Word of the Day : June 29, 2021
1 : a stupid person : boob
2 : a big clumsy slow-witted person
Did you know?
A long time ago in England, it was believed that elves sometimes secretly exchanged their babies for human babies. This was used as an explanation when parents found themselves with a baby that failed to meet expectations or desires: these parents believed that their real baby had been stolen by elves and that a changeling had been left in its place. The label for such a child was auf, or alfe, (meaning “an elf’s or a goblin’s child”), which was later altered to form our present-day oaf. Although the linguistic history is not entirely clear, auf is likely from the Middle English alven, elven, meaning “elf” or “fairy.” Today, the word oaf is no longer associated with babies and is instead applied to anyone who appears especially unintelligent or graceless.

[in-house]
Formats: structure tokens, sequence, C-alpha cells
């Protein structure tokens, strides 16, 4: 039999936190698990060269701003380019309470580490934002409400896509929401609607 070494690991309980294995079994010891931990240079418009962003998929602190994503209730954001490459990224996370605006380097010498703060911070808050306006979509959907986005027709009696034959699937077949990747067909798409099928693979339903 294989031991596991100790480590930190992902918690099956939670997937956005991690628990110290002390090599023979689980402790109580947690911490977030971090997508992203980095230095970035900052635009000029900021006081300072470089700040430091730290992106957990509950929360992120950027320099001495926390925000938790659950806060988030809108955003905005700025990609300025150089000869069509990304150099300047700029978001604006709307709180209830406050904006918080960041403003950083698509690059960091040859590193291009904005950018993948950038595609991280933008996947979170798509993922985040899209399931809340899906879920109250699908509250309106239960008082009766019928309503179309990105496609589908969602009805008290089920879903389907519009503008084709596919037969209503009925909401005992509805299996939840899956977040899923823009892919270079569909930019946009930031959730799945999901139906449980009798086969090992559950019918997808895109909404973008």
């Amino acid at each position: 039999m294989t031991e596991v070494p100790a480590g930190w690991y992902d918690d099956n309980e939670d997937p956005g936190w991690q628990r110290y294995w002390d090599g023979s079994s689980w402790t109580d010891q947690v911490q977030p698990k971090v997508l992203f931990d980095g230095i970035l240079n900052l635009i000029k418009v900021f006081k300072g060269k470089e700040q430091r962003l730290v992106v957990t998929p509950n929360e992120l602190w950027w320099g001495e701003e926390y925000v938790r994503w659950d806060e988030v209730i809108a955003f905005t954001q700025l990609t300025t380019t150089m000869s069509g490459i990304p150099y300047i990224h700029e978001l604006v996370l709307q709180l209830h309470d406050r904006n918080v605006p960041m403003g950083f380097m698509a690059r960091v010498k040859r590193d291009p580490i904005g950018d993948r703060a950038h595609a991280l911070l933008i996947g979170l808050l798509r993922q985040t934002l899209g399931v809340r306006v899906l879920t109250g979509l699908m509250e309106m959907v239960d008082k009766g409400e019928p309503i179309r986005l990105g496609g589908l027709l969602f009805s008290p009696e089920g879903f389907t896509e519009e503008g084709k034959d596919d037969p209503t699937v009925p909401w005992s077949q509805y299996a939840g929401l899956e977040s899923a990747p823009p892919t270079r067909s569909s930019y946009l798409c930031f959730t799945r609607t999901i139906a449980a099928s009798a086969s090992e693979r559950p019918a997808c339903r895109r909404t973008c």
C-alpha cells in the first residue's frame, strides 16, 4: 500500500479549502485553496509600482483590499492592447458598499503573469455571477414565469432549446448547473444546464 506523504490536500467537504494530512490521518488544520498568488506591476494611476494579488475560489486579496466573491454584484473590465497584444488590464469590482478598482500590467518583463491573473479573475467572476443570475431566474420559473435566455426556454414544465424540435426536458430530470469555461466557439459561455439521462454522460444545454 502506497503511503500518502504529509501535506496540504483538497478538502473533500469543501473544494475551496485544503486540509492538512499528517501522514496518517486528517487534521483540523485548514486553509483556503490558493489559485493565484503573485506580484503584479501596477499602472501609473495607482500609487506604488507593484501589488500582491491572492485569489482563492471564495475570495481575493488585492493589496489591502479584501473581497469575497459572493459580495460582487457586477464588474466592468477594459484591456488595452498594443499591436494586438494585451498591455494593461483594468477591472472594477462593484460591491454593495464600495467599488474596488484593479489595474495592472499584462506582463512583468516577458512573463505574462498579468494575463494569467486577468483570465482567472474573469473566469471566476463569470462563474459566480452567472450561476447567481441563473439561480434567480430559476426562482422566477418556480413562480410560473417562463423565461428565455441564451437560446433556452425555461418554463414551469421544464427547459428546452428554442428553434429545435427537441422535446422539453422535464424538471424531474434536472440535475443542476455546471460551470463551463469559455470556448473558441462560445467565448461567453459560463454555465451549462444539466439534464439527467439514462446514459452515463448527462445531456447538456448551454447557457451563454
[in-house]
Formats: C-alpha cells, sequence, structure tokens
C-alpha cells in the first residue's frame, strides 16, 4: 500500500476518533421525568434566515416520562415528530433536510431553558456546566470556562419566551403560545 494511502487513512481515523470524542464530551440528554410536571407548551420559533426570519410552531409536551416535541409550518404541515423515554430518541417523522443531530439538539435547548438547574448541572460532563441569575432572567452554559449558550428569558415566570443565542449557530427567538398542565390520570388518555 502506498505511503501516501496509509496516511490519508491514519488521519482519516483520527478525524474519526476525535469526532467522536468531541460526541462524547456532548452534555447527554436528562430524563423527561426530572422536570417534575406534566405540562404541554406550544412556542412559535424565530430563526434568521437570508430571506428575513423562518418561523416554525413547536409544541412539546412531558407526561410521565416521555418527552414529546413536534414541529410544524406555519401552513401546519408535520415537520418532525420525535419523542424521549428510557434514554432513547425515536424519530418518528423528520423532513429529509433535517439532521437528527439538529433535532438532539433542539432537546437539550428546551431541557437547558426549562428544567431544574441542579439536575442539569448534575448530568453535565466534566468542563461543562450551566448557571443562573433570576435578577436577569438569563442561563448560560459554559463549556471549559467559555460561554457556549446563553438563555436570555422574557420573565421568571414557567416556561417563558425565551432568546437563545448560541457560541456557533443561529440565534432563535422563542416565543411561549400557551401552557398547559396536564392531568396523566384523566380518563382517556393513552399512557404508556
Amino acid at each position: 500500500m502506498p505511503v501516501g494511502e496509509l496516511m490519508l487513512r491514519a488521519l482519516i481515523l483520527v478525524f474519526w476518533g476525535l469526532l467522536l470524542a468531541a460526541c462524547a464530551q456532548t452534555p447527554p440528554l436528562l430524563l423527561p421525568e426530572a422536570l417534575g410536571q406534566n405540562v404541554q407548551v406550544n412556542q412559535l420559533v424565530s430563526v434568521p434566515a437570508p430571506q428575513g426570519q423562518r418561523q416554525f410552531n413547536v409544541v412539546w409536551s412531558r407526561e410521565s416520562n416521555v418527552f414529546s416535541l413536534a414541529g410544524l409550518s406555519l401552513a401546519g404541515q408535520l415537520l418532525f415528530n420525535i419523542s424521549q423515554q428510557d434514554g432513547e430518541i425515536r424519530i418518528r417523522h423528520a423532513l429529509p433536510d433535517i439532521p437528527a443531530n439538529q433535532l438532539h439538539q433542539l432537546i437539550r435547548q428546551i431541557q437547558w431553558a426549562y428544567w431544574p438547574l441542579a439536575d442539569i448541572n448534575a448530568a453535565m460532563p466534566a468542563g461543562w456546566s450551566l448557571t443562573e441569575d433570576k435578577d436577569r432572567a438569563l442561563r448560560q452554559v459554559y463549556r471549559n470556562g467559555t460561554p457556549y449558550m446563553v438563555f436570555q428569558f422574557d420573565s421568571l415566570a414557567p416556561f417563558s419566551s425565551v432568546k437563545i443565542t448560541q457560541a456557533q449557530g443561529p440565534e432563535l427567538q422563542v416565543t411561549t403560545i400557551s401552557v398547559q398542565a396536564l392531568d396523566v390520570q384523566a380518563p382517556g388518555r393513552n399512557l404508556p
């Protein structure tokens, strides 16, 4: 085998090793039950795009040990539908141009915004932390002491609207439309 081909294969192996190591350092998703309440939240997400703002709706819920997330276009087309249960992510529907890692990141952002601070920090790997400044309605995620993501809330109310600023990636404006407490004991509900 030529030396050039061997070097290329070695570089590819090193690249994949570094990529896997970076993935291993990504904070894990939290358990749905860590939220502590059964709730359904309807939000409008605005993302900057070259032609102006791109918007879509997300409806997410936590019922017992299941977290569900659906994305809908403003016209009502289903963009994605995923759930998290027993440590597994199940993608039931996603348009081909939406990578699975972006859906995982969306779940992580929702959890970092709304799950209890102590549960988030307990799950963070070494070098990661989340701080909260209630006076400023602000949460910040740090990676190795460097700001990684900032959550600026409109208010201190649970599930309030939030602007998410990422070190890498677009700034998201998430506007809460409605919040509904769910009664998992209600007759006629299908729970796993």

“And then Robin … explained to her courteously how the law made it imperative on him to bring the letter to the very house that was indicated, let the owner of the letter be where she might; and he laid down the law very satisfactorily with sundry long-worded quotations. Not to much effect, however, for the housemaid called him an oaf….” — Anthony Trollope, Framley Parsonage, 1861
“We meet Ian, a shy young orphan elf whose dad died just before he was born. And we meet Ian’s older brother Barley, a loud bumbling oaf of an elf who Ian tolerates.” — Brent Northup, Helenair.com (Helena, Montana), 19 Mar. 2020